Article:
Ed Horowitz, CEO of Viacom Interactive Media, says the lab has played a big role in his company's work on image archiving. Gary Bottger credits the lab with helping to expand Kodak's ideas about digital camera applications and develop desktop publishing standards. Sam Fuller, vice president of corporate research at Digital Equipment Corporation, says his company was strongly influenced by the lab's thinking on digital HDTV. Bill Molteni, senior scientist at Polaroid Corporation, sees the lab as a high-end user's group, a place that can be depended on to know more about the best new technology than its own manufacturers.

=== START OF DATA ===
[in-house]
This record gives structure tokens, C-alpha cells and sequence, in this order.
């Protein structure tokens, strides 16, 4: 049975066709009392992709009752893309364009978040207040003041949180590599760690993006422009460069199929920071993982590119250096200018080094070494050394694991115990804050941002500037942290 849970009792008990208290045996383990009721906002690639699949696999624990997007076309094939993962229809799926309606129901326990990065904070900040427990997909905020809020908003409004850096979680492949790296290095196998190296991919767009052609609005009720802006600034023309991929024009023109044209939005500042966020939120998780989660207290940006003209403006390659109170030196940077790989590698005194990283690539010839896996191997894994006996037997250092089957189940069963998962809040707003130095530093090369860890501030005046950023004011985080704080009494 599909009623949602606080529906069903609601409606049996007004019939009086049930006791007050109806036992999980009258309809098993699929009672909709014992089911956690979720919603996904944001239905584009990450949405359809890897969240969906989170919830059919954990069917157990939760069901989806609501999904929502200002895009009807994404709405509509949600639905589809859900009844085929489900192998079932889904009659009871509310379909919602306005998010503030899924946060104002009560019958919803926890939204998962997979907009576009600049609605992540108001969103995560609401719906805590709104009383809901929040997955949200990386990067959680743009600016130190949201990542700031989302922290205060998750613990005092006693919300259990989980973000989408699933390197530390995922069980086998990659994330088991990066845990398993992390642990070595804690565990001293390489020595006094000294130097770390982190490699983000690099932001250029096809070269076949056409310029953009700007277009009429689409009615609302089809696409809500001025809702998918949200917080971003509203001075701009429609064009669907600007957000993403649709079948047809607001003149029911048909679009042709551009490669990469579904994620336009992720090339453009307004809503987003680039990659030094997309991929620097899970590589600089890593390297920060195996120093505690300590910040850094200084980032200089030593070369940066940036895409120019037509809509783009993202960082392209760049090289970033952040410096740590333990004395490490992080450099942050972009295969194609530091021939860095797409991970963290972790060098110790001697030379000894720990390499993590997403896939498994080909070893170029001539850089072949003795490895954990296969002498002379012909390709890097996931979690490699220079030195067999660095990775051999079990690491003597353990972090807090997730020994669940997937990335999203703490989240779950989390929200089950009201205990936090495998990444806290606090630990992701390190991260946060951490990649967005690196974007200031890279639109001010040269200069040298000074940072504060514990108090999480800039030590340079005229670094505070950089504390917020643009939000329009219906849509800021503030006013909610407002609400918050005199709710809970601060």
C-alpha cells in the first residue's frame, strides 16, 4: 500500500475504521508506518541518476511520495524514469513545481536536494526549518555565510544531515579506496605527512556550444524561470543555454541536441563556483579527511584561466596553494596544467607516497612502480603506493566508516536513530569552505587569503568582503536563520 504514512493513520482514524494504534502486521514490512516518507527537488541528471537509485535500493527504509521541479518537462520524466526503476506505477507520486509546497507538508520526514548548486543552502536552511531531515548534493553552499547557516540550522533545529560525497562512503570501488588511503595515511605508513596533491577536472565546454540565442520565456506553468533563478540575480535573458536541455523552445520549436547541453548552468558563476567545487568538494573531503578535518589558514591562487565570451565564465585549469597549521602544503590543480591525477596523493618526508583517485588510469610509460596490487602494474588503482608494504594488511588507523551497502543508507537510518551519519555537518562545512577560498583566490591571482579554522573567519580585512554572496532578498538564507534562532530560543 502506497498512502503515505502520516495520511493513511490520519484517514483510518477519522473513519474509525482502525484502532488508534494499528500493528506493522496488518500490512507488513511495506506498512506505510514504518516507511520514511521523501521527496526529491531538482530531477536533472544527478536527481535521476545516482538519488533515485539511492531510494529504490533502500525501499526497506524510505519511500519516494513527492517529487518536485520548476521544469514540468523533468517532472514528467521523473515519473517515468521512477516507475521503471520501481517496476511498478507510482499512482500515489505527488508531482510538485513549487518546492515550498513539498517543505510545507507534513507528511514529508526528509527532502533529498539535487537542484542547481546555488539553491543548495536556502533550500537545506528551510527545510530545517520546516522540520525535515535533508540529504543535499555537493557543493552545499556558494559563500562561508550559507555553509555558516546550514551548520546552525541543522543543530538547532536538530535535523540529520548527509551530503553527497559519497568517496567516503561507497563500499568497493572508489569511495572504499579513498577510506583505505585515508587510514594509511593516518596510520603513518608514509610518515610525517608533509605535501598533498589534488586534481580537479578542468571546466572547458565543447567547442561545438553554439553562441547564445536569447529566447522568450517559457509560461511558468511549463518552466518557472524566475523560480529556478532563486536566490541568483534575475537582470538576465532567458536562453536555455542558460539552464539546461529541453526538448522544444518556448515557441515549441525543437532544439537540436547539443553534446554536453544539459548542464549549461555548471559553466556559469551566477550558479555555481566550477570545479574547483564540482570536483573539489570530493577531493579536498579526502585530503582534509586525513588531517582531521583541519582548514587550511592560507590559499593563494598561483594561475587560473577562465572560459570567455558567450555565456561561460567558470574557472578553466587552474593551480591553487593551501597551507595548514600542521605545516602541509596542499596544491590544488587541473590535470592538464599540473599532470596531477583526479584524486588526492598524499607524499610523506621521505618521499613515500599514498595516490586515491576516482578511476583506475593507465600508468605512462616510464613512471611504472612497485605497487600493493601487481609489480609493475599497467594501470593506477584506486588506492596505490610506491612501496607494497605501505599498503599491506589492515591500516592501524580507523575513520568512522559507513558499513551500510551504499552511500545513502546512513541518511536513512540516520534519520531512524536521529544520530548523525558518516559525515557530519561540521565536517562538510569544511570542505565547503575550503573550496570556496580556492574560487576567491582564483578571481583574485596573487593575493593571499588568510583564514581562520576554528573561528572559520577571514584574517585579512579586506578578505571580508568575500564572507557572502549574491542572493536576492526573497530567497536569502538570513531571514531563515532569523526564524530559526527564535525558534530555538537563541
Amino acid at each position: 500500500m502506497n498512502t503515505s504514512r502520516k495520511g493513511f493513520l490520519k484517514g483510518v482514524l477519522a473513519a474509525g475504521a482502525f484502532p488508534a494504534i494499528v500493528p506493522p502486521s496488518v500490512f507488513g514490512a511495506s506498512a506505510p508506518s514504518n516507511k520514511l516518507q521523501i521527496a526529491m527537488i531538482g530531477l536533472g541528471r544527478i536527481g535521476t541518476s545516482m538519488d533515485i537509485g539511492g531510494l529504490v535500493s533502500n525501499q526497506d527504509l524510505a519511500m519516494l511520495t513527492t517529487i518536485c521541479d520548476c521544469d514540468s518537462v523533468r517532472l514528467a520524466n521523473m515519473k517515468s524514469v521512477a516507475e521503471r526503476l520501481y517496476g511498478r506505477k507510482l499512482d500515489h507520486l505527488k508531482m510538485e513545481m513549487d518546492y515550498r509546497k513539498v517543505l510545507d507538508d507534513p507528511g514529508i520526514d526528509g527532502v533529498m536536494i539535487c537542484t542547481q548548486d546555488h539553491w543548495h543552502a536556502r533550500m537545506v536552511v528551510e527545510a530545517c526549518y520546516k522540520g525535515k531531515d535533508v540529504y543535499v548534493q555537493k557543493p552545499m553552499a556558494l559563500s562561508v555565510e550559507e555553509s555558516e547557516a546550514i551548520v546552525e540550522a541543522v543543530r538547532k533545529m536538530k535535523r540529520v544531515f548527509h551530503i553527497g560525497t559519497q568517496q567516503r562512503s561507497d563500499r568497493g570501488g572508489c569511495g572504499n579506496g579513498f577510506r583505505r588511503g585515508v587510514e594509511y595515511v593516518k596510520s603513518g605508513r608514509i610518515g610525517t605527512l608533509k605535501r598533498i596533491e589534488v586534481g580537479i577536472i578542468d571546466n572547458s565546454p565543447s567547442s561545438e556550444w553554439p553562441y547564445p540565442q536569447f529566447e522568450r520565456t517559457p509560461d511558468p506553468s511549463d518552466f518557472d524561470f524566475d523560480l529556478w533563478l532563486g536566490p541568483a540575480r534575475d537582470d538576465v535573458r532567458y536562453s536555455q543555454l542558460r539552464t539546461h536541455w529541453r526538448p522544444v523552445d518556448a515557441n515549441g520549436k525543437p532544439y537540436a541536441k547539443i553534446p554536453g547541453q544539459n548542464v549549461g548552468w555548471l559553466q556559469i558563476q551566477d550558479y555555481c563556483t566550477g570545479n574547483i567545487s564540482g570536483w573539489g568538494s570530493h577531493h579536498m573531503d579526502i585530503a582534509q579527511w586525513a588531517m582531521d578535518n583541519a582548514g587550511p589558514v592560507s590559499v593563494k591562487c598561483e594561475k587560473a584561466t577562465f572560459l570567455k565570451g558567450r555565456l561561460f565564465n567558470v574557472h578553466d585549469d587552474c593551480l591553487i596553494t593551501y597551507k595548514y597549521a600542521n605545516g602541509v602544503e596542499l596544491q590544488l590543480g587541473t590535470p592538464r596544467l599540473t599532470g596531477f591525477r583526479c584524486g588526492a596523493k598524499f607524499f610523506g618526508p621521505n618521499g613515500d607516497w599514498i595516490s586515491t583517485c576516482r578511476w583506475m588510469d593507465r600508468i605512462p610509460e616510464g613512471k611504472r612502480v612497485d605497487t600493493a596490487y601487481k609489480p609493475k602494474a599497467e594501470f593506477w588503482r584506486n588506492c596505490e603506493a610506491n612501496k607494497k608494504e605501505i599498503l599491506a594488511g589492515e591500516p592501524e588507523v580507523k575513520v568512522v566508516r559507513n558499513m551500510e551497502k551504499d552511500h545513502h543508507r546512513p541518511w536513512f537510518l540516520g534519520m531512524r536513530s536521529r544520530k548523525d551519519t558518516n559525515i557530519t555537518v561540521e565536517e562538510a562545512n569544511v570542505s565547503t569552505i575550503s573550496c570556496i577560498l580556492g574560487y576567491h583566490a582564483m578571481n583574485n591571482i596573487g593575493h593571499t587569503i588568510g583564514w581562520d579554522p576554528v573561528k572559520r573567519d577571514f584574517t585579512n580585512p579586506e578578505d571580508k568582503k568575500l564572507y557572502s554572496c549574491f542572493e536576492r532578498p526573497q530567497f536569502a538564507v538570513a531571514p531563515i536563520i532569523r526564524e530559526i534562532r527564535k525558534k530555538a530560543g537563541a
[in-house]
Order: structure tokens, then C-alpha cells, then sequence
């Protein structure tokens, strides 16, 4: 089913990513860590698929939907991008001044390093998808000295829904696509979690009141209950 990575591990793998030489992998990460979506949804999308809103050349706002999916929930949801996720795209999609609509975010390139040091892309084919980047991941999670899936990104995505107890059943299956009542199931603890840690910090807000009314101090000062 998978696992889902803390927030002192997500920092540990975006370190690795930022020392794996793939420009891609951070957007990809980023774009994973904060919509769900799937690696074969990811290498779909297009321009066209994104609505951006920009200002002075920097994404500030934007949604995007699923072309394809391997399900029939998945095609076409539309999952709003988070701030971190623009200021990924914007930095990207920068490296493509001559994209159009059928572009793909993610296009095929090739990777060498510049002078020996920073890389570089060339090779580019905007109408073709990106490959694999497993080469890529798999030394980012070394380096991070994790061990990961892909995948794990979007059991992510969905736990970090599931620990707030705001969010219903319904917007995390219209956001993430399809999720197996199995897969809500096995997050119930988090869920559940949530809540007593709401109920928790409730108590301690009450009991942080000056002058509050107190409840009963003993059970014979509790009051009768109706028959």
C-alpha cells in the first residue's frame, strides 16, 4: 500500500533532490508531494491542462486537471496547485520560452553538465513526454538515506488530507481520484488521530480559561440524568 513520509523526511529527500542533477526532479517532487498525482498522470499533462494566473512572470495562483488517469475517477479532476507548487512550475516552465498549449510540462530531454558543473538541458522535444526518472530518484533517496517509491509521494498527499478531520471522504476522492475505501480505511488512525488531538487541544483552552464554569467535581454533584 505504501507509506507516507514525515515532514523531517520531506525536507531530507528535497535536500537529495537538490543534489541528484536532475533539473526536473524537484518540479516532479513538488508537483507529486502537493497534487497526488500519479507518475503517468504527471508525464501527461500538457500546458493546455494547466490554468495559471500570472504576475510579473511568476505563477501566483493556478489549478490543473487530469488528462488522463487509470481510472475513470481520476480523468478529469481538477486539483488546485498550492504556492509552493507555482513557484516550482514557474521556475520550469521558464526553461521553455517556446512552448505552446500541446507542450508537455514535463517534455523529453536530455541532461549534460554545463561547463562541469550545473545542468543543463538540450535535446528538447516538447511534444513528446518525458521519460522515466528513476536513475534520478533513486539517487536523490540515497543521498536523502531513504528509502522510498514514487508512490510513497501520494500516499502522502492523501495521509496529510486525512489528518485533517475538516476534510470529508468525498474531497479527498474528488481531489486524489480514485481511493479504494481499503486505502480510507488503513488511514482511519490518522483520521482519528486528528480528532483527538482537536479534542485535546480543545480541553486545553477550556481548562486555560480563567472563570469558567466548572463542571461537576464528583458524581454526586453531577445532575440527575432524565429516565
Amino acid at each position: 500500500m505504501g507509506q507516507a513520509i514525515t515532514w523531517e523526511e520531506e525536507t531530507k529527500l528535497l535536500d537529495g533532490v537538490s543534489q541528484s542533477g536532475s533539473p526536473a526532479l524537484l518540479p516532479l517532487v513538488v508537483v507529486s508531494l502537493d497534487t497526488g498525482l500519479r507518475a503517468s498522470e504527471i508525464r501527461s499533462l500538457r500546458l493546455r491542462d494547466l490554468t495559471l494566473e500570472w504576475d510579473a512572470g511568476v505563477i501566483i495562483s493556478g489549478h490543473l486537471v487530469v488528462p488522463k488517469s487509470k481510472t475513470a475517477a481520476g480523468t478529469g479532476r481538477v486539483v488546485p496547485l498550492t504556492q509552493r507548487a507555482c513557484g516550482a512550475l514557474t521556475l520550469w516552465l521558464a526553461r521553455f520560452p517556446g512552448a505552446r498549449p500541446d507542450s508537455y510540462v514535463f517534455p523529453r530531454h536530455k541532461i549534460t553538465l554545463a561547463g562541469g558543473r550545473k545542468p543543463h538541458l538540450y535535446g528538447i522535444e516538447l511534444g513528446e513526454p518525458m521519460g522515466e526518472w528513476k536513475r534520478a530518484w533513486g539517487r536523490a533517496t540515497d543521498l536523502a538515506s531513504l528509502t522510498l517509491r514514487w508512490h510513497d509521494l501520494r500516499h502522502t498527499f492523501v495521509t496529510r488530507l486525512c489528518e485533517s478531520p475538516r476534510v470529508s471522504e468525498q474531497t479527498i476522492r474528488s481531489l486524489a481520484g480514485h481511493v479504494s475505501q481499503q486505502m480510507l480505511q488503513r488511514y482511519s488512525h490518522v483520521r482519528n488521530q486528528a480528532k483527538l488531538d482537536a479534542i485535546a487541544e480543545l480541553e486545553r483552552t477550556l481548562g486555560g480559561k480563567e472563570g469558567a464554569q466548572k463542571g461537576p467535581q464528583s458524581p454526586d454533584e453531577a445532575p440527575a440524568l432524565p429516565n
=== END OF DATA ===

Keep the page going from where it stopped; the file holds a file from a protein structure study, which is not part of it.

These are all exactly the kinds of services that industry has looked to MIT to provide for most of its history - the services that were a major source of support for MIT before the government started funding academic engineering research at such a high level.

The lab, however, missed what turned out to be the decade's best ideas in machine interactivity: hypertext markup language and browsers. And the Media Lab might be constitutionally incapable of generating these types of ideas. Both programs were thrown together by people who wanted something cheap and crude that they could hand out to their friends for free. Because neither program pushed out the wall of software development, few working in the Media Lab might have thought such programs interesting enough to develop.

One has to wonder at this point how far the Media Lab model - private funding, lots of sponsors, a sweeping mission, institutional autonomy, the deep mixing of a wide range of cultural modalities - can be pushed.